Our Impact

 

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Recovering the World's Tigers

 

Tigers (Panthera tigris) are among the most threatened mammals in the world. As a result of prey depletion, habitat fragmentation and poaching, the global tiger population has dramatically declined from 100,000 tigers a century ago to fewer than 3,500 tigers today. This rapid decline has resulted in their listing on the IUCN Red List of Threatened Species as endangered. Dwindling numbers and change in habitat pose a significant threat to these animals and could potentially lead to extinction. The decline and loss of tigers has a cascading impact on the ecosystems in which tigers reside and conversely, tigers serve as one indicator of a healthy ecosystem.

Project Conservation is working hard to understand the relationship between tigers and people, and support ongoing ecological studies to help bring the tiger back from the brink of extinction. By studying landscapes tigers live in, addressing human-wildlife conflict, listening to what the people want and need, and working to build support for tiger recovery programs we are working to help support tiger conservation, mitigate human-tiger conflict and raise awareness globally to bring financial support to these communities.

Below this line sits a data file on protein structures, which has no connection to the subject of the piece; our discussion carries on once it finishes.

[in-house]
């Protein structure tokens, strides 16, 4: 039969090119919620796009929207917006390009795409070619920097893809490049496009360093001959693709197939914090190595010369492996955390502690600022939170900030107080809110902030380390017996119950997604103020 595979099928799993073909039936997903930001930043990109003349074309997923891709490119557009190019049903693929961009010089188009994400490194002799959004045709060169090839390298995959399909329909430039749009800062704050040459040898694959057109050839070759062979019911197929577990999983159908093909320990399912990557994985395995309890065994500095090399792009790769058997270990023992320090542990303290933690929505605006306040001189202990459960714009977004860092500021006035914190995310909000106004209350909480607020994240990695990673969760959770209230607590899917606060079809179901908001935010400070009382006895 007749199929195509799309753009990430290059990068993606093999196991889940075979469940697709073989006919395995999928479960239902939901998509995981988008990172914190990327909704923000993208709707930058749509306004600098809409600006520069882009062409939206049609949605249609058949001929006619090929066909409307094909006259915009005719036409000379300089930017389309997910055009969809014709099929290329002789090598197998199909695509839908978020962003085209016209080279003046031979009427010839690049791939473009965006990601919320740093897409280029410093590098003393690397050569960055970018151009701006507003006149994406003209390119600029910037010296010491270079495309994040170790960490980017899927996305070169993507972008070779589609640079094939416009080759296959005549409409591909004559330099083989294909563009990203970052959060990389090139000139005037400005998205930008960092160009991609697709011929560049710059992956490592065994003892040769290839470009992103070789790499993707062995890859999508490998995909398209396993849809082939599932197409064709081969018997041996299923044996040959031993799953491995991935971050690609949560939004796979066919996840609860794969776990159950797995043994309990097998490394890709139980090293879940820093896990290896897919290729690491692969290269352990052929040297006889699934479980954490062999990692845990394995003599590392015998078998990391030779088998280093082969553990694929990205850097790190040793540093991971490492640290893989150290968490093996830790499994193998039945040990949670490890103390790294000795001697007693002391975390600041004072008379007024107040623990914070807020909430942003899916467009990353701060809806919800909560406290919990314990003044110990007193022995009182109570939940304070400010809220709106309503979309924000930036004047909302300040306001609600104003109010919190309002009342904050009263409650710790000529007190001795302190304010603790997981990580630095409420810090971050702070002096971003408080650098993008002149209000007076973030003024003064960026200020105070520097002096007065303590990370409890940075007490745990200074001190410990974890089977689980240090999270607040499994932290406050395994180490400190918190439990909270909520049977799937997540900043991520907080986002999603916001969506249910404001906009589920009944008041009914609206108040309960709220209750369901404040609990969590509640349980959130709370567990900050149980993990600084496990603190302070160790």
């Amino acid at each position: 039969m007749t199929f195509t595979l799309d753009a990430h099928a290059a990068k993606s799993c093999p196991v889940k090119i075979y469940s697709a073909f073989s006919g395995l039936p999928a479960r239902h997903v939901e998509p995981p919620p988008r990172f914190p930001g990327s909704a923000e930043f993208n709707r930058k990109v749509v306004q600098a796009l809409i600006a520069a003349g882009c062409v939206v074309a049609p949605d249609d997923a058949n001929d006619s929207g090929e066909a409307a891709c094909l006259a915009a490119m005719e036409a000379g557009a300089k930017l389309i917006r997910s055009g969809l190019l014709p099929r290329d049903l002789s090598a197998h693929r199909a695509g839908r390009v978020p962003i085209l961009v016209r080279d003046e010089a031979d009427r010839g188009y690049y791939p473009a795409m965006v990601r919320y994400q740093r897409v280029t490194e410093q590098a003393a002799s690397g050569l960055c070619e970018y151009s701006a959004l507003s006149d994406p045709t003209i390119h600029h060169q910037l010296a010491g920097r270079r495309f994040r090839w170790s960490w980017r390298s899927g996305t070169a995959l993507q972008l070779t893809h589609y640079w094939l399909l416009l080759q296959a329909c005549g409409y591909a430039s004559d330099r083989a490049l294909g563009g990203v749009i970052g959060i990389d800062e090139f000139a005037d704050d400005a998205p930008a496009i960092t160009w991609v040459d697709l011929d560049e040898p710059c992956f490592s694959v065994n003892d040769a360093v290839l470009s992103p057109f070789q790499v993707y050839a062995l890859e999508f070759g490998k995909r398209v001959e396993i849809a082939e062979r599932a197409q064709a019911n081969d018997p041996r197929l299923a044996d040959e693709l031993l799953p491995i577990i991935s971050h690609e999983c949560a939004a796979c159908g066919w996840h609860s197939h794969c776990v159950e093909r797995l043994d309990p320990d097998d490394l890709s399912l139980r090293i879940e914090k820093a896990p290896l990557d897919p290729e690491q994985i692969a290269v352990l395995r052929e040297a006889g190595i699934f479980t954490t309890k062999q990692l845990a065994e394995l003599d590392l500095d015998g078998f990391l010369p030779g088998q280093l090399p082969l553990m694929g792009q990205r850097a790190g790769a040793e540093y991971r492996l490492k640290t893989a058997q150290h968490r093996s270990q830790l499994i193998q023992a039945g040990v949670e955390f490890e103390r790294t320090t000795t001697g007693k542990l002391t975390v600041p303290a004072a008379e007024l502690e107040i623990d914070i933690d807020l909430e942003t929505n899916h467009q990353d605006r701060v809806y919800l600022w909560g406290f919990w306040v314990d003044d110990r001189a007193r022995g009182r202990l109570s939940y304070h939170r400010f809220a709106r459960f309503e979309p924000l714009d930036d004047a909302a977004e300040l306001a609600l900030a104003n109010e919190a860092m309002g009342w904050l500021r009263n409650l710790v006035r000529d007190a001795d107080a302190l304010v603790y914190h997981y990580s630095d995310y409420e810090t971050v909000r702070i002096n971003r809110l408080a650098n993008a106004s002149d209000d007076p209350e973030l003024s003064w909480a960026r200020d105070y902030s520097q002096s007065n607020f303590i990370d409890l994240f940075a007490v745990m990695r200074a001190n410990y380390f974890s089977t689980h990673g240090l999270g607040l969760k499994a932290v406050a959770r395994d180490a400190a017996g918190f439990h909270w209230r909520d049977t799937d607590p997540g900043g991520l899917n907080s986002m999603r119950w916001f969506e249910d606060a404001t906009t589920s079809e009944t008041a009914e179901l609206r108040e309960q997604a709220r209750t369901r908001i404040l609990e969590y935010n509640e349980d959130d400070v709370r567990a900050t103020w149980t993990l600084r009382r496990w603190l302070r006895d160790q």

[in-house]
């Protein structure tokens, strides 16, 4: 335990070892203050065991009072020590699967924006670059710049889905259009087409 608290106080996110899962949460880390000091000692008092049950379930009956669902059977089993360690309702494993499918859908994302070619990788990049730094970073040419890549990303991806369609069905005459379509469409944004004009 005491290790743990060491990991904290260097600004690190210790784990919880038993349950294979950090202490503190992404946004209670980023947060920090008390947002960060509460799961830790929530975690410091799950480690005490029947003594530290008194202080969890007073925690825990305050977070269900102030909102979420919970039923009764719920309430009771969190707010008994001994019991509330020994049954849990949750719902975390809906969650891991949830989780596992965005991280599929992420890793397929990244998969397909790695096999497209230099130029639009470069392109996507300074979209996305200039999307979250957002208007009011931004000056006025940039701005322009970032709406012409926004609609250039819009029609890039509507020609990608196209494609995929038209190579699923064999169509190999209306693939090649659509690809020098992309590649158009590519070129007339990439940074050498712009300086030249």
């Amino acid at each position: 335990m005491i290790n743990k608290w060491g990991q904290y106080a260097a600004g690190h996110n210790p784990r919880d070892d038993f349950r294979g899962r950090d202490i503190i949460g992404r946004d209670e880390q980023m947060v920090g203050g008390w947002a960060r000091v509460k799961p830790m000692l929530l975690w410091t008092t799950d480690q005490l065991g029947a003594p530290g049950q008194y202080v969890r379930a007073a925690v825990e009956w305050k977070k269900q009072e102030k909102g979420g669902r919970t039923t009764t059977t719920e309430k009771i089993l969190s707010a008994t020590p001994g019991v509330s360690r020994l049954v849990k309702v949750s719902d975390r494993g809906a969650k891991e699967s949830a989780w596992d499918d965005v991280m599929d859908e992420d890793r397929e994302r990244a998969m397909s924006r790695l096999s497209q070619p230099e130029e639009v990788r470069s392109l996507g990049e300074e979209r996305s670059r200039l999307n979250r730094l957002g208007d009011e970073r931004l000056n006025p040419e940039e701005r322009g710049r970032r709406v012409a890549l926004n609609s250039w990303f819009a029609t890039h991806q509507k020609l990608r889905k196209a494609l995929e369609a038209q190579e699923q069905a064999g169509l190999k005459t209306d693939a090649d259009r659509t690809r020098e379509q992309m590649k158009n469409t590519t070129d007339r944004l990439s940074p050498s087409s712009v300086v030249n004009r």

Rebuilding Nepal: One Village at a Time

 

At approximately noon on Saturday April 25th, 2015 Nepal experienced a 7.8 magnitude earthquake killing over 8,000 people, injuring more than 19,000 and leaving several million homeless. This earthquake was the largest natural disaster Nepal has experienced since 1934. As a result of Nepal’s geography many places experienced second hand consequences such as, avalanches and landslides. Due to the remoteness of many villages and the economic state of Nepal many areas that were largely affected have seen little or no help. 

Project Conservation and National Trust for Nature Conservation partnered to focuse on one village, Majhuwa. We raised over $10,000 thanks to our amazing donors. This small village of approximately 200 people were provided with emergency relief items such as food and temporary shelters, tin for roofs and materials to help rebuild bathrooms and their school. 

As the idea of Project Conservation developed in Nepal we feel very closely connected to this country, especially Bishnu, Harkaman and Tirtha who are from Majhuwa and still have family living there. These three are truly some of the most selfless people we have met and have been great colleagues and have taught us a lot about conservation in Nepal. 

 
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The Lama Orphanage 

In Southern Nepal, many people are victims to human-wildlife conflict, and as a result many kids are orphaned. Wildlife Technician, and our good friend Bishnu Lama and his wife, Ama and son Binod run an orphanage for children who have lost their parents to human-wildlife conflict, or have succumb to other misfortunes in life. Project Conservation has provided funds to help with the cost of clothing, school uniforms, supplies, food and other day-to-day necessities. Pictured above are some of the children receiving new schools and uniforms for school.